Film director Werner Herzog (Aguirre, the Wrath of God; Grizzly Man) has always stepped outside the confines of film to pursue his creative urges. As an actor, he’s popped up in The Mandalorian and Jack Reacher; a short film in which he ingests his own footwear to settle a bet, Werner Herzog Eats His Shoe, is a kind of performance art piece; and he’s even offered a MasterClass on filmmaking, in which he speculates on breaking the law if it means getting a shot.
It's not all that surprising, then, to see that Herzog has moved to a new medium: novels. On Tuesday, the filmmaker releases his first fiction book, The Twilight World ($23). The slim 144-page volume imagines what life must have been like for Hiroo Onoda, a real Japanese soldier who was tasked with guarding the Philippine island of Lubang during World War II. Largely cut off from communications, Onoda and his small band of men believed the war persevered long after its end in 1945 and spent decades patrolling the territory until he was finally convinced the conflict was over in 1974. (Sporadic attempts to inform him were dismissed as the work of Allied agents.)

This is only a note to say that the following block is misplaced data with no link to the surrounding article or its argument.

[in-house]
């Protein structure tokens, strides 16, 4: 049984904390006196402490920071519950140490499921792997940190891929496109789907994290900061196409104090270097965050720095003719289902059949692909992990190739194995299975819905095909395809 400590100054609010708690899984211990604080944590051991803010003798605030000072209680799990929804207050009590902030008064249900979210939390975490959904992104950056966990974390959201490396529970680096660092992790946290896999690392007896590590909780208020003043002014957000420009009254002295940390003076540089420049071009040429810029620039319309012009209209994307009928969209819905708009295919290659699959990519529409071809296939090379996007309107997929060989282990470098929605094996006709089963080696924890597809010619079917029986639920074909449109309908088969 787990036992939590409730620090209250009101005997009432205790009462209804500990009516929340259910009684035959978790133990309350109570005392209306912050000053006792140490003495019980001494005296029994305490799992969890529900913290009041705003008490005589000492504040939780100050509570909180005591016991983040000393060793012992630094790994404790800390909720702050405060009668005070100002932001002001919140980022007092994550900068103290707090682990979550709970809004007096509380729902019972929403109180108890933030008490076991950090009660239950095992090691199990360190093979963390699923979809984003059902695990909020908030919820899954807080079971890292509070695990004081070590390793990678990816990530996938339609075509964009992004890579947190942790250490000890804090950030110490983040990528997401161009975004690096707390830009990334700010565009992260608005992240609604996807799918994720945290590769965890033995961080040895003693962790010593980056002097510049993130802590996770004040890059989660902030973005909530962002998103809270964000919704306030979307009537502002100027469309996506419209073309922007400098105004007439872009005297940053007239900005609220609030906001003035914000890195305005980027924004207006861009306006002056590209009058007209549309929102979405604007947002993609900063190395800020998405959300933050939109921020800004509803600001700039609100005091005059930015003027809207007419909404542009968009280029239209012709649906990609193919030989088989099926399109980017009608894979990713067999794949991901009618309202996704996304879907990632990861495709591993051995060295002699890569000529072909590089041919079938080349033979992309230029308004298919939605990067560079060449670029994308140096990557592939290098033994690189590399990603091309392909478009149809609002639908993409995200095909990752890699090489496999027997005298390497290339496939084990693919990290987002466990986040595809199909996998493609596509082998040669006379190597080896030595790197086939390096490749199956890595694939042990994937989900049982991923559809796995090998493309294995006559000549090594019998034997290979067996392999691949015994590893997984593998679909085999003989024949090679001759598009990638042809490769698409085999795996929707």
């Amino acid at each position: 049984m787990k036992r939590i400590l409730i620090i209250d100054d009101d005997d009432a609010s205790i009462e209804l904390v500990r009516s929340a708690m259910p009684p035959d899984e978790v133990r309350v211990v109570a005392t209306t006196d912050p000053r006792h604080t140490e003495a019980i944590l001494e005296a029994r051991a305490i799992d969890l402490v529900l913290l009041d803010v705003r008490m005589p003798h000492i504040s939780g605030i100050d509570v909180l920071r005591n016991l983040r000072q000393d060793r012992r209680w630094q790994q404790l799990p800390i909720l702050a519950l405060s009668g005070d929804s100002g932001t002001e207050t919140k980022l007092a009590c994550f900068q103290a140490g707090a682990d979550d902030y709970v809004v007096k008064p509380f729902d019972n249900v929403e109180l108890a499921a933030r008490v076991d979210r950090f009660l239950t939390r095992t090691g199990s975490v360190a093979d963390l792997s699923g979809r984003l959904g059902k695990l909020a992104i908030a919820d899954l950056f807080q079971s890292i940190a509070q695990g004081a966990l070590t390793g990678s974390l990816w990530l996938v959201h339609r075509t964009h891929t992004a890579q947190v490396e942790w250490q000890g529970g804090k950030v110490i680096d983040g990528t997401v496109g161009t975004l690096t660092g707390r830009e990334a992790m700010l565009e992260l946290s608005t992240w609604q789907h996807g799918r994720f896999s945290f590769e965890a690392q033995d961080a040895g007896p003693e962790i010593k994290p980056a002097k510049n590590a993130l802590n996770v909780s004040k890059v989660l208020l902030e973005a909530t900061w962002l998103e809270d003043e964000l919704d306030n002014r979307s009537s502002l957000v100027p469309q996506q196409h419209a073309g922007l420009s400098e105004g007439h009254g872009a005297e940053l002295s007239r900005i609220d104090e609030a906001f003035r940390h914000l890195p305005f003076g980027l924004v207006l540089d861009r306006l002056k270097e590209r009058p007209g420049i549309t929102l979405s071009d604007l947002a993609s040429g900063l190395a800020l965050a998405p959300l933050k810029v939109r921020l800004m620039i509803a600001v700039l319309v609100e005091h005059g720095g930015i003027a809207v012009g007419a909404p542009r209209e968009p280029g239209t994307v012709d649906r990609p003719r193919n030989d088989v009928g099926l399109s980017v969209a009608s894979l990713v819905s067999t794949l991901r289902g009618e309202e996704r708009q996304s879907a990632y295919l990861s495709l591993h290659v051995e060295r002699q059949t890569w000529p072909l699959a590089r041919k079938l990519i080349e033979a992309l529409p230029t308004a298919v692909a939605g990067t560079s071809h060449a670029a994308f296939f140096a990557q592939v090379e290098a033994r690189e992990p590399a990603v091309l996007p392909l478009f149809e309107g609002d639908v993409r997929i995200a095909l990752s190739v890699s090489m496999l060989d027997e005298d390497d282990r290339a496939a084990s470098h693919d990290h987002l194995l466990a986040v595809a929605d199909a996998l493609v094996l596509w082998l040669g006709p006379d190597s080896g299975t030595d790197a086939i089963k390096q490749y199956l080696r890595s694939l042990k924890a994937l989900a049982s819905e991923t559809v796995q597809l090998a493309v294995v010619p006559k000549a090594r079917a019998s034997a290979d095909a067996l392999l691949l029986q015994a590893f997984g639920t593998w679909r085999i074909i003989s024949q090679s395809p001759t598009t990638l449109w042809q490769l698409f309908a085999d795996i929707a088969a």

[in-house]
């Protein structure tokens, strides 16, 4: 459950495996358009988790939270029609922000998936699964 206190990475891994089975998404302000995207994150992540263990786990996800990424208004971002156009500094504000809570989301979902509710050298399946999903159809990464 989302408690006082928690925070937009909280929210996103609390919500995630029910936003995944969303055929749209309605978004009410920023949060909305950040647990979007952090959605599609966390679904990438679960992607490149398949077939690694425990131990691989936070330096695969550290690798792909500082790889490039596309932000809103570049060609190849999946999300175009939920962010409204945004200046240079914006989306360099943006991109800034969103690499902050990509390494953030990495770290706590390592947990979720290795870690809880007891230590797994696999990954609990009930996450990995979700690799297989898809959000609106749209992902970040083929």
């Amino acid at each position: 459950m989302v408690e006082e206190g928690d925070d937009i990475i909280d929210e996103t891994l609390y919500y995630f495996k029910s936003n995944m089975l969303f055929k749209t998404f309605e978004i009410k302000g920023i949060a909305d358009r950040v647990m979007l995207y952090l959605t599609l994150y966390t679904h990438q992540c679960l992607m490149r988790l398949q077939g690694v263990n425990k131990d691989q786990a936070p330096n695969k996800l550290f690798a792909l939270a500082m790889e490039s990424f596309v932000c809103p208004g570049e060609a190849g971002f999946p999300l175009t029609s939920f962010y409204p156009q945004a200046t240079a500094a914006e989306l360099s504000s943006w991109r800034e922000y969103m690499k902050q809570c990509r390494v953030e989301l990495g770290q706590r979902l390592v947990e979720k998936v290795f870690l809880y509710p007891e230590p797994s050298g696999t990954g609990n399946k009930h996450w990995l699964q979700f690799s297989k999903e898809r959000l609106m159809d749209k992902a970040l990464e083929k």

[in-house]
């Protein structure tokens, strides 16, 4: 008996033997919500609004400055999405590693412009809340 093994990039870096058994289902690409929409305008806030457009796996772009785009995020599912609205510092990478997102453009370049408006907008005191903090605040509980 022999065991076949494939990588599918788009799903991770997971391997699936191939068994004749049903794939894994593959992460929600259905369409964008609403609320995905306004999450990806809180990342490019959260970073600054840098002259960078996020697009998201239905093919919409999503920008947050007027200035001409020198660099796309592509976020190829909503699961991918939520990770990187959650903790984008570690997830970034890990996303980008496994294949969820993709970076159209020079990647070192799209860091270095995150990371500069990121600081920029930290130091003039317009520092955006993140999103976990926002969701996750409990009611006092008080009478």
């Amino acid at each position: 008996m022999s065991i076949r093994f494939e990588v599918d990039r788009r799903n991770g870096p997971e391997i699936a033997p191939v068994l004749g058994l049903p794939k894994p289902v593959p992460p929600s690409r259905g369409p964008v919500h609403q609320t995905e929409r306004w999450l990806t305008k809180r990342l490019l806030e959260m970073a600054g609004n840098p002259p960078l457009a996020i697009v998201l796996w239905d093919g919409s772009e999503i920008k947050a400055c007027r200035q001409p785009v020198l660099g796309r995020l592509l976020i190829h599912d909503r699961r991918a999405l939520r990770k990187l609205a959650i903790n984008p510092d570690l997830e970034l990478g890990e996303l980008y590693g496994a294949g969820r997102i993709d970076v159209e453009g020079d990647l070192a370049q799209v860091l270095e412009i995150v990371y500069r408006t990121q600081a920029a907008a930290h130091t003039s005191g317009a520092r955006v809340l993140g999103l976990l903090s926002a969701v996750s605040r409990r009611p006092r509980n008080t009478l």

Herzog claims to have met the real Onoda while directing the opera Chushingura in Japan in 1997; the two spoke at length about his experiences. Herzog could relate, at least to some extent: He had spent considerable time in the jungle to film Fitzcarraldo. The result is the novel, which Herzog has claimed to be mostly “factually correct” in its details but imagines Onoda’s internal life. (Onoda died in 2014.)